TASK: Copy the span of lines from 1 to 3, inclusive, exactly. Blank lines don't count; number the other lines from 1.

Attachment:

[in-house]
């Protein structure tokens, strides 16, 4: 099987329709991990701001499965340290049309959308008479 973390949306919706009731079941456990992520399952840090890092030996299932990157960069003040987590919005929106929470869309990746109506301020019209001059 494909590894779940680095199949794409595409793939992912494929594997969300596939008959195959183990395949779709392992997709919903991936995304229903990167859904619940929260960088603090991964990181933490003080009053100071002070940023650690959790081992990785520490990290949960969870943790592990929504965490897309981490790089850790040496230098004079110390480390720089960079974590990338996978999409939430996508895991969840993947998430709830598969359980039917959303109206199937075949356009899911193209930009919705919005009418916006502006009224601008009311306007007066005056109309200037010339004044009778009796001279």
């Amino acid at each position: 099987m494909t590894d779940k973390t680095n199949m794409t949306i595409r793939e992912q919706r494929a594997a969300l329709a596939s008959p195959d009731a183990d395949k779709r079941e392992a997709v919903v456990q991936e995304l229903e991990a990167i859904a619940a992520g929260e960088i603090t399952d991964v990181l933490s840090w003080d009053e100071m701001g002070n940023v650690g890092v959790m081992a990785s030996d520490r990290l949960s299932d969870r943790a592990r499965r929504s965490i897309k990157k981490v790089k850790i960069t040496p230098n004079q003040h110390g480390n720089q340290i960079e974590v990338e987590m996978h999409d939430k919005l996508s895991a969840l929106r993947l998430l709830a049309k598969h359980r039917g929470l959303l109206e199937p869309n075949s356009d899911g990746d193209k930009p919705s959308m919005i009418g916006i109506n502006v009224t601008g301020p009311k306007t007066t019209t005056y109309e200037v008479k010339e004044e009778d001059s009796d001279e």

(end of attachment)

[in-house]
């Protein structure tokens, strides 16, 4: 099987329709991990701001499965340290049309959308008479 973390949306919706009731079941456990992520399952840090890092030996299932990157960069003040987590919005929106929470869309990746109506301020019209001059 494909590894779940680095199949794409595409793939992912494929594997969300596939008959195959183990395949779709392992997709919903991936995304229903990167859904619940929260960088603090991964990181933490003080009053100071002070940023650690959790081992990785520490990290949960969870943790592990929504965490897309981490790089850790040496230098004079110390480390720089960079974590990338996978999409939430996508895991969840993947998430709830598969359980039917959303109206199937075949356009899911193209930009919705919005009418916006502006009224601008009311306007007066005056109309200037010339004044009778009796001279």
């Amino acid at each position: 099987m494909t590894d779940k973390t680095n199949m794409t949306i595409r793939e992912q919706r494929a594997a969300l329709a596939s008959p195959d009731a183990d395949k779709r079941e392992a997709v919903v456990q991936e995304l229903e991990a990167i859904a619940a992520g929260e960088i603090t399952d991964v990181l933490s840090w003080d009053e100071m701001g002070n940023v650690g890092v959790m081992a990785s030996d520490r990290l949960s299932d969870r943790a592990r499965r929504s965490i897309k990157k981490v790089k850790i960069t040496p230098n004079q003040h110390g480390n720089q340290i960079e974590v990338e987590m996978h999409d939430k919005l996508s895991a969840l929106r993947l998430l709830a049309k598969h359980r039917g929470l959303l109206e199937p869309n075949s356009d899911g990746d193209k930009p919705s959308m919005i009418g916006i109506n502006v009224t601008g301020p009311k306007t007066t019209t005056y109309e200037v008479k010339e004044e009778d001059s009796d001279e």